Having looked at my favorite golfer's prospects for the coming season last Saturday, I figured it would be fun to check out Momoko Ueda, the first of what may turn out to be many of her fellow countrywomen to follow her to the LPGA. Ueda's rookie season was nothing to write home about, even if she did finish it 3rd in her class and 13th in her generation.
In fact, Ueda earned more in her 13 JLPGA starts than she did in her 19 LPGA starts in 2008. Like Miyazato in 2006, Ueda won twice on the JLPGA in her rookie season, but the fact is that the rookie Miyazato outdid her in every other measure. Miyazato earned $532.1K in 21 starts (including 7 top 10s) against Ueda's $413.6K in 2 fewer starts (including 3 top 10s) on the LPGA; on the JLPGA, it was ￥58.60M for Miyazato in 7 starts against Ueda's ￥54.62M in 13. Miyazato also scored better than Ueda: 71.22 vs. 71.74 on the LPGA and 70.63 vs. 71.28 on the JLPGA. Ueda wasn't nearly as proficient on the greens as Miyazato was in her rookie season, either; Ueda was consistently near 3.19 birdies per round and 1.825 putts per green in regulation on both tours, while Miyazato was at 3.71 and 1.78 on the LPGA and even better in PPGIR on the JLPGA, at 1.728 (I still haven't been able to locate her JLPGA birdie rate in 2006). Although Ueda was slightly longer than Miyazato (by about 3 yards), Miyazato was much more accurate off the tee and with her approach shots. Where Ueda could only manage to hit 62% of her fairways and 63.6% of her greens in regulation, Miyazato was fantastic, at 75.3% and 69.3%.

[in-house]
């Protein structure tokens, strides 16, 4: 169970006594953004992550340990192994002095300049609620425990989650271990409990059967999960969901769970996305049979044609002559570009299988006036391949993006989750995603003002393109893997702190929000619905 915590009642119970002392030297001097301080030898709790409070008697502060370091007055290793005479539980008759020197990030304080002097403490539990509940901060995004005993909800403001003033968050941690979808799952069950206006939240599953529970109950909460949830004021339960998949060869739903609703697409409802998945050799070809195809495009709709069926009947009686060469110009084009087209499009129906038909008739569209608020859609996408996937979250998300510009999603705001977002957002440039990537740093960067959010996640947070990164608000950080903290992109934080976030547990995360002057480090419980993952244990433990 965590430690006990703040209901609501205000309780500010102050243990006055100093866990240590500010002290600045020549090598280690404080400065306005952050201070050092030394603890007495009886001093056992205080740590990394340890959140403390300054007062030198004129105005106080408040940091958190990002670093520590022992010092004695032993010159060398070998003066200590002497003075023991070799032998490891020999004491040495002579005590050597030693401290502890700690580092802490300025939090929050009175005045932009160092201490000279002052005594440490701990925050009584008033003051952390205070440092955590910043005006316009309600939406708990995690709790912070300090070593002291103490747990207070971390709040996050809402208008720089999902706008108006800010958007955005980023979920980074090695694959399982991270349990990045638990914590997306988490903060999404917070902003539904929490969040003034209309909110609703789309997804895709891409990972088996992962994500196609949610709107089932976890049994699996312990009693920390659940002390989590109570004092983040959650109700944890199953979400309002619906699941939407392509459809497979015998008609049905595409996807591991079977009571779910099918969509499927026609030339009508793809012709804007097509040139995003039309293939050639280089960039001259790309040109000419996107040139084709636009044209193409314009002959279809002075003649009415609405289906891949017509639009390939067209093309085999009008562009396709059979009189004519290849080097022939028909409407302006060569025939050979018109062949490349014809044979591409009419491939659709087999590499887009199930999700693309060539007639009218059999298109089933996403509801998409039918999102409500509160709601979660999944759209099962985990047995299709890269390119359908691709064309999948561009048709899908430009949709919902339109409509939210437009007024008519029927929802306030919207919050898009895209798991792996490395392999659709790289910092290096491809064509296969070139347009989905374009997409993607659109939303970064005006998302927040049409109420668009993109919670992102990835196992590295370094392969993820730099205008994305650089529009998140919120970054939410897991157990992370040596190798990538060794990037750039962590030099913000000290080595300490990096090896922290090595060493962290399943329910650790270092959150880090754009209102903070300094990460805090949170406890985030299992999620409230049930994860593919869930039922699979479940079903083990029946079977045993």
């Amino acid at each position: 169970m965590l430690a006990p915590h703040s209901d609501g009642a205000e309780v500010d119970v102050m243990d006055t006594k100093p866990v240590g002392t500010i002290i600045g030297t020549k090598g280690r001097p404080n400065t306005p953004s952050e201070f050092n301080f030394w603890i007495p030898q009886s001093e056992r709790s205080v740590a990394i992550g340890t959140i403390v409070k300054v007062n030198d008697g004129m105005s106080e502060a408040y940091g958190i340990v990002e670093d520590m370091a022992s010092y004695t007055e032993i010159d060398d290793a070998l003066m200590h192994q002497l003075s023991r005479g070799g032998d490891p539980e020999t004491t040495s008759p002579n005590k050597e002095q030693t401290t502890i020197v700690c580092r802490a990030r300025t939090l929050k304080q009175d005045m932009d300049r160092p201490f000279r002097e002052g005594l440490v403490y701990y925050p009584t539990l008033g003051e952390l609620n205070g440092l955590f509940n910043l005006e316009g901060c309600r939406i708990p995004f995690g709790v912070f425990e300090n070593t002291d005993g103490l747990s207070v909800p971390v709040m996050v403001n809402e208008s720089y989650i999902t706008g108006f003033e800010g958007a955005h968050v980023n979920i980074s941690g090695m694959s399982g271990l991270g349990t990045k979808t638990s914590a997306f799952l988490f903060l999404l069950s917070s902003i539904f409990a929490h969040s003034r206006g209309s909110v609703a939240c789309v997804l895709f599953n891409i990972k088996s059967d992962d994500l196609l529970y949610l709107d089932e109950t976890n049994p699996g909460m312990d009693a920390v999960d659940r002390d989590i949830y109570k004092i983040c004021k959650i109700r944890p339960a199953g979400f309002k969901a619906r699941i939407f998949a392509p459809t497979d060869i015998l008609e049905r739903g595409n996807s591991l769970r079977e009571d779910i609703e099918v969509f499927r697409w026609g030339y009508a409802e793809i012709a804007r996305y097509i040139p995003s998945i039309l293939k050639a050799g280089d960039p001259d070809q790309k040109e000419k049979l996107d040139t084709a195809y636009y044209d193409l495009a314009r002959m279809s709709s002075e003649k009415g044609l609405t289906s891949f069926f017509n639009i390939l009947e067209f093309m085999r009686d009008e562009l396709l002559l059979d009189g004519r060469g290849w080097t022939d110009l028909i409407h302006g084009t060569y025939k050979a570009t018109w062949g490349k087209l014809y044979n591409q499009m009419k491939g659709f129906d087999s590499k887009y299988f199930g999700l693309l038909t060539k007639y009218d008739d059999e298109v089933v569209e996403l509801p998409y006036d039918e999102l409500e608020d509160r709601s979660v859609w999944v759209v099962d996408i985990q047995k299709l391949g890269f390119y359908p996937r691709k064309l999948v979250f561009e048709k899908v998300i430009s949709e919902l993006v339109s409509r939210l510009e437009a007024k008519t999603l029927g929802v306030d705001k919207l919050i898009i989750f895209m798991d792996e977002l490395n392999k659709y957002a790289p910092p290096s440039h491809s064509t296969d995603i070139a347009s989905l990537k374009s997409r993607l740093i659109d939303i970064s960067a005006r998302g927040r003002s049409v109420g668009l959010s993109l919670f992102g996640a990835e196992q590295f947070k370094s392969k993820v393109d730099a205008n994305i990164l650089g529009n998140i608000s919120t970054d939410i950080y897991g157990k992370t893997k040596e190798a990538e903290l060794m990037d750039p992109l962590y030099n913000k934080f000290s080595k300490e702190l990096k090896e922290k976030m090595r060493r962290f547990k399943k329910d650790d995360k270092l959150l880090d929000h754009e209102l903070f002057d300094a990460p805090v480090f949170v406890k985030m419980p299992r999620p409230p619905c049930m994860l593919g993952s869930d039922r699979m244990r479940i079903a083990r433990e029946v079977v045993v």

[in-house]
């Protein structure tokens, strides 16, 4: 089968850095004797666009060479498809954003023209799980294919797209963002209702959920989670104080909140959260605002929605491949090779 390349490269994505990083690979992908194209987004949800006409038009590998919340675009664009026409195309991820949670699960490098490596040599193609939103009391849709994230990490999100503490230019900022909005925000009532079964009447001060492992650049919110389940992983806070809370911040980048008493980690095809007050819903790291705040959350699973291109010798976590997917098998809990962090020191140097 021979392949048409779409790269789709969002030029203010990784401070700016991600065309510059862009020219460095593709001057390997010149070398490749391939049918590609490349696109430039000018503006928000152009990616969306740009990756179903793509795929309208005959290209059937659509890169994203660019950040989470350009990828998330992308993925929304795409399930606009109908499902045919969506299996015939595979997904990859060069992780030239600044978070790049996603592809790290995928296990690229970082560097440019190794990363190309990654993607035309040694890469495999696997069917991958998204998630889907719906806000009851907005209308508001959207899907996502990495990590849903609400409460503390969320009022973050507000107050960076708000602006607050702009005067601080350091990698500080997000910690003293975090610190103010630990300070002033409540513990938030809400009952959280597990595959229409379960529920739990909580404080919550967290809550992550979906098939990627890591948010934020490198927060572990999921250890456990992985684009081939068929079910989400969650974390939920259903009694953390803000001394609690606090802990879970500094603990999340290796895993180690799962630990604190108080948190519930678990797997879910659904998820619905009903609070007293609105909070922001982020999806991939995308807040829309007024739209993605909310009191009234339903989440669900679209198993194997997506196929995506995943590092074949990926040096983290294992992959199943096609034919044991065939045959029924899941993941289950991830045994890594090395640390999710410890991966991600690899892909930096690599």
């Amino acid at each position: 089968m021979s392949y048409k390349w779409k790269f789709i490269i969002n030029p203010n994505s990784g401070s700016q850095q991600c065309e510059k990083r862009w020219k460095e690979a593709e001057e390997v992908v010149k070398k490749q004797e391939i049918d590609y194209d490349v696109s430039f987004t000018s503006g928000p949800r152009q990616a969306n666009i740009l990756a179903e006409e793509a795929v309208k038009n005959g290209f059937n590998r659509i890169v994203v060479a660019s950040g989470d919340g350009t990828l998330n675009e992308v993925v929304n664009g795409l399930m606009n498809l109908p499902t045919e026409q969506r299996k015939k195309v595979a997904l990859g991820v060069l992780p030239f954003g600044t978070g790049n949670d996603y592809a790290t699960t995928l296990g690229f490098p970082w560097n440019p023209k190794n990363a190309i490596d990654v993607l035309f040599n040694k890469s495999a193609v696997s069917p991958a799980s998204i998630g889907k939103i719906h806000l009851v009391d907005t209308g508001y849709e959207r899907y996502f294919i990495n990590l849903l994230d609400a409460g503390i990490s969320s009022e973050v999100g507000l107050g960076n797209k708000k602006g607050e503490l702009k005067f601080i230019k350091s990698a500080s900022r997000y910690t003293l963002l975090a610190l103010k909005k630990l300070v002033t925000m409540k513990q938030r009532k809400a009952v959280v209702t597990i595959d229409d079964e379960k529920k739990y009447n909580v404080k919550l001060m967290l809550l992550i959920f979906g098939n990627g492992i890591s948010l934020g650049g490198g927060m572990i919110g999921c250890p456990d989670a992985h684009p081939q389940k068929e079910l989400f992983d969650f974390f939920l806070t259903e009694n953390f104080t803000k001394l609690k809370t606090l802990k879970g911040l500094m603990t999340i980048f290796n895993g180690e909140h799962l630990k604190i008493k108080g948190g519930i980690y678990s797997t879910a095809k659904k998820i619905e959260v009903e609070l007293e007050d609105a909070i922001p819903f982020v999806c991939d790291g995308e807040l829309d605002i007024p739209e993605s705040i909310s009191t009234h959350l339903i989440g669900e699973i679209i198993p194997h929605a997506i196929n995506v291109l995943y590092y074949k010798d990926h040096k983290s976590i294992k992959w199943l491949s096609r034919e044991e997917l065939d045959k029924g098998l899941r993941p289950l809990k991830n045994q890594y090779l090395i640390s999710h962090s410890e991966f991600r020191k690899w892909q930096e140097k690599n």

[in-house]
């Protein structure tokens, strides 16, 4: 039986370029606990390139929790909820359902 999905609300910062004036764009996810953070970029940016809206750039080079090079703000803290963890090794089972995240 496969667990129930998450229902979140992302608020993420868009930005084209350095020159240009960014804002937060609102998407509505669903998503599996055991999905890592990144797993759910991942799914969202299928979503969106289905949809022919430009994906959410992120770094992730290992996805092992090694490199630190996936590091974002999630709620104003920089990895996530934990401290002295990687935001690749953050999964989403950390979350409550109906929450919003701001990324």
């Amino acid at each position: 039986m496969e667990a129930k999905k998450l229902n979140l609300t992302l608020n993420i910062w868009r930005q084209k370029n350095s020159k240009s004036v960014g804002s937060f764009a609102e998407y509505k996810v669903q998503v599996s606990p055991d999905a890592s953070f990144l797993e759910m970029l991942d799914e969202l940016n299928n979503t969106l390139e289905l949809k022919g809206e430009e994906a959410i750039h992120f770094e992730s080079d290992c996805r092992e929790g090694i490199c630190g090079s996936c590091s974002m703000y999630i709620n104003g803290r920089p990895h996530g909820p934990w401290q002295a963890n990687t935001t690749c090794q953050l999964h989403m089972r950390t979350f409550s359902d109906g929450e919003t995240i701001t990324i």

Those last stats are the key to Ueda's 2009, in my opinion. I'm not so worried about her putting--she averaged 1.78 PPGIR and 3.47 birdies per round on the JLPGA in 2007, when she won 5 times--so she knows how to get the ball in the hole and perform under pressure. The challenge will be getting better at ballstriking and course management this season. If she can become just a little bit more accurate off the tee, she could end up in Hound Dog's top 20 for total driving rather than #71, as she was in 2008, and thereby increase the odds of hitting more than 2/3 of her greens in regulation and giving herself more--and better--birdie chances. Ballstriking is what really what separated Na Yeon Choi's 2008 from Ueda's (where Ya Ni Tseng outdid both of them was in total putting). There's no reason that Ueda can't be in their league in all these categories this coming season.
Like Miyazato, Ueda will need to get off to a fast start in 2009, given the temptations of relatively easier money on the JLPGA and the gaps in the LPGA schedule for those ineligible to compete in the Solheim Cup. But I'm going to be stubborn and put her, too, back in my top 30 for 2009 next week. I expect her sophomore season to be much better than her rookie one.